Secondary Logo

Journal Logo

Institutional members access full text with Ovid®

Randomized Controlled Phase 2a Study of RPh201 in Previous Nonarteritic Anterior Ischemic Optic Neuropathy

Rath, Eitan Z. MD; Hazan, Zadik MD; Adamsky, Konstantin PhD; Solomon, Arieh MD, PhD; Segal, Zvi I. MD, MBA; Levin, Leonard A. MD, PhD

Section Editor(s): E. Moss, Heather MD, PhD; L. Pineles, Stacy MD

doi: 10.1097/WNO.0000000000000786
Clinical Research: Epidemiology Meets Neuro-Ophthalmology
Buy
SDC

Background: No proven treatment exists for nonarteritic anterior ischemic optic neuropathy (NAION), either in the acute or late phase.

Objective: To assess safety and changes in visual function and structure after RPh201/placebo treatment in participants with previous NAION.

Design and Setting: Phase 2a, single-site, prospective, randomized, placebo-controlled, double-masked trial (registration NCT02045212).

Main Outcomes Measures: Early Treatment Diabetic Retinopathy Study best-corrected visual acuity (BCVA), visual fields, retinal nerve fiber layer, and visual evoked potential at weeks 13, 26, and after a 13-week wash-out (“off-drug”) period; and safety.

Study Population: Twenty-two participants aged 18 years or older with previous NAION.

Intervention(s): RPh201 (20 mg) or placebo (cottonseed oil vehicle) administered subcutaneously twice weekly at the study site.

Results: Thirteen men and 9 women were randomized, of which 20 completed all visits. The mean (±SD) age was 61.0 ± 7.6 years. In a post hoc analysis, after 26 weeks of treatment, BCVA improved by ≥15 letters in 4/11 (36.4%) eyes with RPh201, compared to 1/8 (12.5%) eyes with placebo (P = 0.24). Overall, 7/11 (63.6%) of participants on RPh201 showed some improvement in BCVA, compared with 3/8 (37.5%) on placebo (P = 0.26). Improvement in BCVA from a calculated baseline was 14.8 ± 15.8 letters for RPh201 and 6.6 ± 15.3 for placebo (P = 0.27). Of the 154 adverse effects (AEs), 52 were considered related to the study procedures/treatment. Across the study and 1,017 injections, the most frequently reported AE was injection site pain (23 events in 5 participants). There were no clinically significant changes in vital signs or laboratory values.

Conclusions: This Phase 2a was designed to assess safety, feasibility, and explore potential efficacy signals in treating previous NAION with RPh201. No safety concerns were raised. The results support a larger trial in patients with previous NAION.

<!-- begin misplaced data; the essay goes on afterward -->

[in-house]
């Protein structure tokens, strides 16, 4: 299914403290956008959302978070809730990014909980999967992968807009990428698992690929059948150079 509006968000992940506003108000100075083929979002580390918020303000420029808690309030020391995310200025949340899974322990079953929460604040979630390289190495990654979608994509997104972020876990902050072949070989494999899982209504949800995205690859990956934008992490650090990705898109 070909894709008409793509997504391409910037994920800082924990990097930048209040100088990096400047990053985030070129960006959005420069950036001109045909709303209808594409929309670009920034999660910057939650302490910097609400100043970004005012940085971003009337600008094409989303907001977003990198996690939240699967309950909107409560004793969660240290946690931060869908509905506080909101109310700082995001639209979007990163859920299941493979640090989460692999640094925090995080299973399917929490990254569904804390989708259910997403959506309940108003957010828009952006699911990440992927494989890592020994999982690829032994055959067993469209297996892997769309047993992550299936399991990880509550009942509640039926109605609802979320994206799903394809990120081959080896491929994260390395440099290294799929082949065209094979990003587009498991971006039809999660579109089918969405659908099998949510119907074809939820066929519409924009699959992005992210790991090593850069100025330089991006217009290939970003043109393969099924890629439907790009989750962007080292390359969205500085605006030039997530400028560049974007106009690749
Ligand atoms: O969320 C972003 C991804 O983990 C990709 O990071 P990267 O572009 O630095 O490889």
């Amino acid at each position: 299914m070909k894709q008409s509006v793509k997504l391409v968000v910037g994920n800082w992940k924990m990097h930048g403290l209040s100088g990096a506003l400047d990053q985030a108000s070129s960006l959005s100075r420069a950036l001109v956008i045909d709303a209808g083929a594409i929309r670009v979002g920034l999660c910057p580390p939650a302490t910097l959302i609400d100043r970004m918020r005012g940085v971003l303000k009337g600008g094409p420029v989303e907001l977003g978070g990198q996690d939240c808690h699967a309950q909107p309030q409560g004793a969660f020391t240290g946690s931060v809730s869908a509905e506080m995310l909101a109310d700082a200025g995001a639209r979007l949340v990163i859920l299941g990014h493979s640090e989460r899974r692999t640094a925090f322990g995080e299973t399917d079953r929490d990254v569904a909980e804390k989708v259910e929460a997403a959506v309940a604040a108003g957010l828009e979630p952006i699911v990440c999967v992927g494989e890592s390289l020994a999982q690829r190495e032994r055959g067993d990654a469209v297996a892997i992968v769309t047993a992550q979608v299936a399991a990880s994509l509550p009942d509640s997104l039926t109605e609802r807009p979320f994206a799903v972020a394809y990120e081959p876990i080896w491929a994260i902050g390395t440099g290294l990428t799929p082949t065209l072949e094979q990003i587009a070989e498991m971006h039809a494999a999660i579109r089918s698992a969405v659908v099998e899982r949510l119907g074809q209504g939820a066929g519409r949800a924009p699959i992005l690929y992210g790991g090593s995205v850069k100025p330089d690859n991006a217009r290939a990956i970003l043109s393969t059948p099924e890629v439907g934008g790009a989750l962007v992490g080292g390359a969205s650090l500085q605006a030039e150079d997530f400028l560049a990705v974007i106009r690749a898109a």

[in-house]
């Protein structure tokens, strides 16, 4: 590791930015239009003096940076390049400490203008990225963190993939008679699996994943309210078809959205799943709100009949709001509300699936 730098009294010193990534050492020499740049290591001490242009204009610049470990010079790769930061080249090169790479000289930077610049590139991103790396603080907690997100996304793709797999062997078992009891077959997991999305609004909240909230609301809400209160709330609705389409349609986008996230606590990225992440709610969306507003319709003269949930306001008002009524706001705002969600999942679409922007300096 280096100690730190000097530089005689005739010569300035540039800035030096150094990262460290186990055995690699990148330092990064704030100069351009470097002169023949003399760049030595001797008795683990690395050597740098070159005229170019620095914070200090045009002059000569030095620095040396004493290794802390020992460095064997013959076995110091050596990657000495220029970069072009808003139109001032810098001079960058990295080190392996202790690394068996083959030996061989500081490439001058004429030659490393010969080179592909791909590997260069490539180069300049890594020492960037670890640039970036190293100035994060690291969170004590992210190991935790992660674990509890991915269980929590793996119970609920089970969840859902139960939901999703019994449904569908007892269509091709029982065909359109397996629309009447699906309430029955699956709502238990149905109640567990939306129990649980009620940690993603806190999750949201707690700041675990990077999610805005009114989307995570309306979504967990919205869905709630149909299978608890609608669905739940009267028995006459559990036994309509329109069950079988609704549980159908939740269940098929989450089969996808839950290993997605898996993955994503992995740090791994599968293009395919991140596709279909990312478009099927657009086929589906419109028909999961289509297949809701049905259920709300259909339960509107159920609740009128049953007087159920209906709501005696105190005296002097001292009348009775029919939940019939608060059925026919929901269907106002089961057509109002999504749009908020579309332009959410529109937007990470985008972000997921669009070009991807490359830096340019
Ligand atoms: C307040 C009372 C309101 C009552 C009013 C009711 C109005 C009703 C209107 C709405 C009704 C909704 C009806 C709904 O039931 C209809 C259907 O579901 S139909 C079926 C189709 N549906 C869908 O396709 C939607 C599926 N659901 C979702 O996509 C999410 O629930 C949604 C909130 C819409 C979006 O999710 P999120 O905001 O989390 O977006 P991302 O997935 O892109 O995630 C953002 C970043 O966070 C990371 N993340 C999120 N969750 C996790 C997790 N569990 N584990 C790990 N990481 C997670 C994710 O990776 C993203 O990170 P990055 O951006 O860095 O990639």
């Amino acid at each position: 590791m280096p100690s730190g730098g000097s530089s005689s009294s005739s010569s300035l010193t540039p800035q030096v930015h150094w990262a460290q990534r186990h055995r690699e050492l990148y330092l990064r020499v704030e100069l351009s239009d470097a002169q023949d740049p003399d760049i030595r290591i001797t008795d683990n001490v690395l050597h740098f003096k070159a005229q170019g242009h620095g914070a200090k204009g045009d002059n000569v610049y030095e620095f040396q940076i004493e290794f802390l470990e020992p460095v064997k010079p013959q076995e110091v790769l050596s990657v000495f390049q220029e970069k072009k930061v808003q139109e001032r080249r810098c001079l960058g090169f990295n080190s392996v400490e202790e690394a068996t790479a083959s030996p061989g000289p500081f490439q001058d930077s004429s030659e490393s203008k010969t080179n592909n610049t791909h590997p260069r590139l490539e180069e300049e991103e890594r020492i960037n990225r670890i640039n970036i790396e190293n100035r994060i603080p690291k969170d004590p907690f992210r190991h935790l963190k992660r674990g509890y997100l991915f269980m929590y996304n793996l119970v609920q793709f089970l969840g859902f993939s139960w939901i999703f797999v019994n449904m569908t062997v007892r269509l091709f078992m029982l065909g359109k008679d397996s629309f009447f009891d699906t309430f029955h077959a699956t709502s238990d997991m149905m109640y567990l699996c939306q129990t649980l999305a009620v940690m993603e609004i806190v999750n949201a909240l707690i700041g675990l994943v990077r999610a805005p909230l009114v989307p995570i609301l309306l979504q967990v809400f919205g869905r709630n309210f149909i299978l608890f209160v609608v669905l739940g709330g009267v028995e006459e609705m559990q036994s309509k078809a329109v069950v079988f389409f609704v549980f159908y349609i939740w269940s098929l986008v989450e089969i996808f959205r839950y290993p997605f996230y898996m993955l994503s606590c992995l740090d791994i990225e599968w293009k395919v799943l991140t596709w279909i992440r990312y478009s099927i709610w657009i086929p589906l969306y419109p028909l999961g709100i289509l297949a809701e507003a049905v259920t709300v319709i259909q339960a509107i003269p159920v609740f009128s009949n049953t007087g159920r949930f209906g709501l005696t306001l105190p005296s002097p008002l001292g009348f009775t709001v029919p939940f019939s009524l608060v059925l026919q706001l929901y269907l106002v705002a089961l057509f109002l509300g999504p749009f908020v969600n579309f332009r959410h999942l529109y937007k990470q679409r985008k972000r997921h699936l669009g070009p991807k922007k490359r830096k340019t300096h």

Ophthalmology Department (EZR, ZIS), Galilee Medical Center, Nahariya; and Azrieli Faculty of Medicine, Bar-Ilan University, Safed, Israel; Regenera Pharma Ltd (ZH, KA), Israel; Goldschleger Eye Research Institute (AS), Sheba Medical Center, Tel Aviv University, Tel Hashomer, Israel; and Departments of Ophthalmology and Visual Sciences, Neurology and Neurosurgery (LAL), McGill University, Montreal, Canada.

Address correspondence to Leonard A. Levin, MD, PhD, Department of Ophthalmology and Visual Sciences, McGill University, 5252 Boul de Maisonneuve West, Montreal, QC H4A 3S5, Canada; E-mail: leonard.levin@mcgill.ca.

The study was funded by Regenera Pharma Limited. L. A. Levin received funding from the Canadian Foundation for Innovation, Canadian Research Chairs program, and National Institutes of Health (R21 EY025074 and P30 EY016665), and is the Canada Research Chair in Translational Visual Science.

Z. I. Segal and E. Z. Rath were PIs of the study. Z. Hazan and K. Adamsky are employees of Regenera Pharma Limited, which funded the study. L. A. Levin is a consultant to Regenera, as well as to Aerie, Eyevensys, Galimedix, and Quark.

Supplemental digital content is available for this article. Direct URL citations appear in the printed text and are provided in the HTML and PDF versions of this article on the journal's Web site (www.jneuro-ophthalmology.com).

© 2019 by North American Neuro-Ophthalmology Society